Xi Jinping Vows China Will Never ‘Invade or Bully’ States, Calls to Reject ‘Zero-Sum Games’
Earlier, in his maiden speech at the United Nations General Assembly, without mentioning China by name, US President Joe Biden emphasised that democracy would not be defeated by authoritarianism, underscoring that the future will not belong to those who “suffocate their people with an iron hand".
China’s President Xi Jinping on Tuesday pledged that his country will never “seek hegemony” by attacking other countries. As he addressed the United Nations General Assembly, he emphasised that China is always a “builder of world peace, contributor to global development, defender of the international order and provider of public goods”.
“China has never and will never invade or bully others, or seek hegemony,” said Xi Jinping in his statement delivered via video at the general debate of the 76th session of the UN General Assembly.
China’s President elaborated on the guiding principles for international relations, urging to strengthen solidarity and promote “win-win cooperation in conducting international relations".
Referring to recent developments in the global situation, such as the hasty withdrawal of US and NATO forces from Afghanistan, resulting in the return of Taliban* rule in the country, Xi said they were proof that “military intervention from the outside and so-called democratic transformation entail nothing but harm”.
"We need to advocate peace, development, equity, justice, democracy and freedom, which are the common values of humanity, and reject the practice of forming small circles or zero-sum games," Xi said.
The remark appeared to address tensions triggered by the formation of alliances such as the "Quad" grouping, comprising Australia, the US, India and Japan, which is due to meet at leader level in Washington on Friday.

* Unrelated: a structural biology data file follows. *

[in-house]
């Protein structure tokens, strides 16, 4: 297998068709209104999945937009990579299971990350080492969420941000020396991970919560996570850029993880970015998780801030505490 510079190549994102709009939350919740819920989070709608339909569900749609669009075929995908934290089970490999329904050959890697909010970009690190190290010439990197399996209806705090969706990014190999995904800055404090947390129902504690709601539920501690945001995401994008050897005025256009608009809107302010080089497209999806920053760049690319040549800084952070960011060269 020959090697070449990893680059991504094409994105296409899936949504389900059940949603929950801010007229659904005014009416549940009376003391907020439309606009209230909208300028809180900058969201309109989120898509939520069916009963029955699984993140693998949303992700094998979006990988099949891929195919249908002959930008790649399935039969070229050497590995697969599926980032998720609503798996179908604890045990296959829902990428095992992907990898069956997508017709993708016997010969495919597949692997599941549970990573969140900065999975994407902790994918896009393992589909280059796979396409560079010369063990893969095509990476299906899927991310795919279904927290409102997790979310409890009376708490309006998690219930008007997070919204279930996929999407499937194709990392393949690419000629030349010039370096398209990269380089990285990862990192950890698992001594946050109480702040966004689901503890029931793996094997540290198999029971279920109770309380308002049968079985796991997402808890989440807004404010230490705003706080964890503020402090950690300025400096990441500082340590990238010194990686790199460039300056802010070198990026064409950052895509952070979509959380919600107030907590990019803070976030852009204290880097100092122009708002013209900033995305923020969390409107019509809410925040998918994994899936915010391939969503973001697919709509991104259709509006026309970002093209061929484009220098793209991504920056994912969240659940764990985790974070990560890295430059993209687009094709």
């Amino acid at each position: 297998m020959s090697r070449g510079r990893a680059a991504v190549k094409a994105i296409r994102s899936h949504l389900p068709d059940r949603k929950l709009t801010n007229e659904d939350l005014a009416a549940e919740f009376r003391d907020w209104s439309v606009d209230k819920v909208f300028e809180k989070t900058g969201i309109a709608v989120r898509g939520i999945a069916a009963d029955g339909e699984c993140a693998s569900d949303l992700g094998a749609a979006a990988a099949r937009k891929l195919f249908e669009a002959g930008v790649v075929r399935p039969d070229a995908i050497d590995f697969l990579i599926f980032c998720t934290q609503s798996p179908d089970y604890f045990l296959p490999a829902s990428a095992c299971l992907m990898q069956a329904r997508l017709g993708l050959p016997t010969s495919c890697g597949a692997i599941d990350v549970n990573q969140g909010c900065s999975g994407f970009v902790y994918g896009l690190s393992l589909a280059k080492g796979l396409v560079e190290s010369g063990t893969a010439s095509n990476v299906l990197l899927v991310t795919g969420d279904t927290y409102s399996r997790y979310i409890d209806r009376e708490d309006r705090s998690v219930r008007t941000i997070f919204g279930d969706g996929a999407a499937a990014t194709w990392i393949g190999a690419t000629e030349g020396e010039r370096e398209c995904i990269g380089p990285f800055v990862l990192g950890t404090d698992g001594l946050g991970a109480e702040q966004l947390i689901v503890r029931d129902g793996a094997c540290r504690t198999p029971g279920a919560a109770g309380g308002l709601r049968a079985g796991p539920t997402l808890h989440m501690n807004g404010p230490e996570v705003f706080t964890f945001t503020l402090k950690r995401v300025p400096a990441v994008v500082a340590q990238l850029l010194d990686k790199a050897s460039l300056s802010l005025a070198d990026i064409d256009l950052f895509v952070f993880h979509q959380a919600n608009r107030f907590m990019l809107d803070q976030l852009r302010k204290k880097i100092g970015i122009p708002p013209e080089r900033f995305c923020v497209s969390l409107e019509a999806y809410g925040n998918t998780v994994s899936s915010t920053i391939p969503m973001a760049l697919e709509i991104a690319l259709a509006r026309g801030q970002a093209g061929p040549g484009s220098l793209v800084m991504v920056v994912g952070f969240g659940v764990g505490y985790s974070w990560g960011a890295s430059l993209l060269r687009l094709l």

It also seemed to reference the recently-forged AUKUS pact. While the announcement of the trilateral security alliance, comprising Australia in addition to the United Kingdom and the United States, did not mention China by name, reference was repeatedly made to regional security concerns which they said had "grown significantly".
"This is an historic opportunity for the three nations, with like-minded allies and partners, to protect shared values and promote security and prosperity in the Indo-Pacific region," said the joint statement.
Beijing denounced the three-way security pact, suggested as aimed at offsetting China's assertiveness in the contested South China Sea as "extremely irresponsible" and "narrow-minded”. The alliance risked "severely damaging regional peace... and intensifying the arms race", said Chinese foreign ministry spokesman Zhao Lijian.
China’s President Xi Jinping concluded his statement at the 76th session of the UN General Assembly by underscoring that one country's success does not necessarily have to signify another country's failure, suggesting that the global arena was big enough to accommodate “common development and progress of all countries”.
Xi's address came as US President Joe Biden, in his debut speech at the United Nations, said that democracy would not be defeated by authoritarianism, in a perceived nod at China, albeit it the country was not mentioned by name.
"We all must call out and condemn the targeting and oppression of racial, ethnic, and religious minorities, whether it occurs in Xinjiang or northern Ethiopia, or anywhere in the world," he added, referring to the western Chinese region.
Washington has taken a hard stance against Beijing, slamming it for allegedly repressive policies toward ethnic Uyghurs other Muslim minorities in Xinjiang province.
The US has also called out Beijing over territorial claims in the South China Sea, the national security law in Hong Kong, and China’s policy regarding Taiwan as a rebellious province of the country. China has consistently refuted these accusations, describing them as outside meddling.*A terrorist group outlawed in Russia and many other countries.